The training will develop the skills of social workers, with two UK-qualified and registered social workers travelling to Bangkok to facilitate the training who will focus on sharing best practice; legislative frameworks and operational protocols.
Other key participants at the conference include: Thai Social Services, End Child Prostitution and Trafficking (ECPAT), International Social Services (ISS), Childline Thailand and university professors responsible for training undergraduate social workers.
Of note, ECPAT is a children’s rights organisation that works with other children’s rights organisation, anti-trafficking NGOs, child protection agencies, communities and governments to protect children from trafficking and transnational exploitation. The organisation supports children everywhere to uphold their rights and to live a life free from abuse and exploitation, and also lobbies governments to improve legislation, policy and practice to protect children; prevent child trafficking; and implement tougher action against those who abuse children.
Meanwhile, the renowned Childline organisation provides services for any child under the age of 18. The foundation works with various governments and NGOs to safeguard the rights of every child as outlined by the United Nations’ Convention on the Rights of a Child. Childline operates its own helplines for children in need who need direct assistance in comfort, help and emotional support immediately.
In the long-term, the anticipated result of the conference is for training to be expanded across regional offices in Thailand to enhance safeguarding operations.
“At the British Embassy, our responsibility is to ensure the safety of all British and dual national children. Every year the Consular team in Bangkok deal with nearly 50 child safeguarding cases and respond to over 1500 consular case per year, many of these include child safeguarding elements to them,” said British Embassy Bangkok Deputy Head of Mission Margaret Tongue.
“The Child Safeguarding in Thailand Conference seeks to build on collaboration with Thai Social Services. We hope to enhance understanding of how UK and Thai officials can work together to safeguard children in Thailand.”
Director of the Social Assistance Centre, Darunee Manussavanish, noted, “The professional collaboration between the British Embassy Bangkok and Social Assistance Centre is a successful partnership put into practice for our child safeguarding operation. The Embassy and Social Assistance Centre have organised monthly multidisciplinary case conferences to achieve the ‘Best Interest of the Child’ principle.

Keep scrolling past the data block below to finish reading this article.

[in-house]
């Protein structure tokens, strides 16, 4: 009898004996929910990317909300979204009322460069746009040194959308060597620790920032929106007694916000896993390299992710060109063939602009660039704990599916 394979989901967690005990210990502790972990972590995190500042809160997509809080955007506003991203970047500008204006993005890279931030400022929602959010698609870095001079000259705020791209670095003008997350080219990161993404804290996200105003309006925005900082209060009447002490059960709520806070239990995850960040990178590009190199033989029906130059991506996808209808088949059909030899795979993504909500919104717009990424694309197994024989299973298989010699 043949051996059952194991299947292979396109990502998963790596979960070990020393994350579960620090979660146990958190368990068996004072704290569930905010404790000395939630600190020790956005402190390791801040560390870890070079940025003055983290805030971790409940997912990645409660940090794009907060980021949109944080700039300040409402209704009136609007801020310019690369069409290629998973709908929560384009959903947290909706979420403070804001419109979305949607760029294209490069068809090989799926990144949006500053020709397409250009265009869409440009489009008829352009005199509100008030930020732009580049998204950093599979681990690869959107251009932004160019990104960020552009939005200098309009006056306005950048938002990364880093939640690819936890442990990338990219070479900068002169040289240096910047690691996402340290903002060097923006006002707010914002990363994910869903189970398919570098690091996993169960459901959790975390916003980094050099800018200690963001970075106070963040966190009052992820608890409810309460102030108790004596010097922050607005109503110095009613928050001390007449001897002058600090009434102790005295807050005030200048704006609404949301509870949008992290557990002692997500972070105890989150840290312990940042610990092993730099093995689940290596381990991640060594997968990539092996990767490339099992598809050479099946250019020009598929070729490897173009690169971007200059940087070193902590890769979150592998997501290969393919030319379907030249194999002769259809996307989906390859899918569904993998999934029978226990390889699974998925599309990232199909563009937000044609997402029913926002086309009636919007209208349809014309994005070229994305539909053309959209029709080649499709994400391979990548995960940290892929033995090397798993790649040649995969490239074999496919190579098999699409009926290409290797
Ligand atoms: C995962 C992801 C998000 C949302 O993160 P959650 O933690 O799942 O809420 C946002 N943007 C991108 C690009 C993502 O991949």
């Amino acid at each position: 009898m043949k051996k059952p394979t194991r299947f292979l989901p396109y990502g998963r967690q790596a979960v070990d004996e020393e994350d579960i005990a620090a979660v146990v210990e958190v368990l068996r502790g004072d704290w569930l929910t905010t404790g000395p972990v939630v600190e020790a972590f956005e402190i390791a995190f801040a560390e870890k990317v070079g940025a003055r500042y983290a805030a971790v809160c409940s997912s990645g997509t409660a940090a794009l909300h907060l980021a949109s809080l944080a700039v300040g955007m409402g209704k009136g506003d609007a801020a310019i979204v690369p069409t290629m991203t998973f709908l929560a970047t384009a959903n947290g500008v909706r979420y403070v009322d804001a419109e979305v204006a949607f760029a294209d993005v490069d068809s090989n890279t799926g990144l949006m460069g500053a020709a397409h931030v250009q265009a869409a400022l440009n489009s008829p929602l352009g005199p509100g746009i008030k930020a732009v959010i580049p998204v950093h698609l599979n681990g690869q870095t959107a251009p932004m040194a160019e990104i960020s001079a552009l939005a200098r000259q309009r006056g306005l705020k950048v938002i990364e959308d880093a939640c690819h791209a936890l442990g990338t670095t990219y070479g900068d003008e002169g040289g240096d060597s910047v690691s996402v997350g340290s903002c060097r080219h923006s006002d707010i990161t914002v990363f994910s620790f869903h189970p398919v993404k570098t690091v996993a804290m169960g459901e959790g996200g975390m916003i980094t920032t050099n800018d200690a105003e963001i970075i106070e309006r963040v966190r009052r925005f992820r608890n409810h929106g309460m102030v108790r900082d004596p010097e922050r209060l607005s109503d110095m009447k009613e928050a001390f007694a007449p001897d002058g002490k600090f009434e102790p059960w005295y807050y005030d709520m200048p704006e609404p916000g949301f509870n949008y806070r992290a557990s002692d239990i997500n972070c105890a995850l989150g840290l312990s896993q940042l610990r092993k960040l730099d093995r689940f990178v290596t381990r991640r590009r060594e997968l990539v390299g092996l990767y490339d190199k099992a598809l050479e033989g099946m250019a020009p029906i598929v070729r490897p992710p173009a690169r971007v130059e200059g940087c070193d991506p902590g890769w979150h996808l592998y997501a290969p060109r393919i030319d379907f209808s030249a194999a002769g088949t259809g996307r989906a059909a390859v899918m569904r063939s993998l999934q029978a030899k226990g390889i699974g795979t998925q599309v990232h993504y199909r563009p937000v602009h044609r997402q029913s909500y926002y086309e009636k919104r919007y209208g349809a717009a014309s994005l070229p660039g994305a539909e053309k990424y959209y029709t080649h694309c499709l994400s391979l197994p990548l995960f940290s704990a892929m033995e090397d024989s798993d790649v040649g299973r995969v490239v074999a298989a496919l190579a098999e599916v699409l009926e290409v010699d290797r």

“As the Director of Social Assistance Centre, I insist that we apply the Thai Child Protection Act 2003 as well as The United Nations Convention on the Rights of the Child in all cases, together with the child-centre principle.”
Over one million British nationals travel to Thailand each year, with over 60,000 living as expatriates on a long-term basis, noted an embassy release announcing the conference today.
“According to an independent report commissioned by the UK government, Thailand is ranked in the top 10 for child safeguarding cases. The UK government defines child safeguarding as protecting British children from harm, mitigating risks, supporting psychosocial development and ensuring that the child grows up with dignity.
“Since 2016, there have been 132 child-related cases at the Consular department of the British Embassy Bangkok: 30 cases were of a complex nature requiring long-term assistance. Of these cases, 85 cases related to child abuse and 24 cases related to international parental child abduction,” the release added.
“The Child Safeguarding in Thailand conference is just one extension of a wider collaborative project seeking to build upon ongoing work between the British Embassy’s Consular team and Thai Social Services.
“Over the last two years, the Consular team has been working with the Director of the Social Assistance Centre to improve access to services and reduce incidents related to children.
“In child safeguarding cases, the British Embassy Bangkok is able to liaise with relevant NGOs, as well as police, local authorities and wider family and friends who can assist in caring for a child.
“ Thai Social Services and Thai social workers have collaborated with the British Embassy in Bangkok for three years,” the release noted.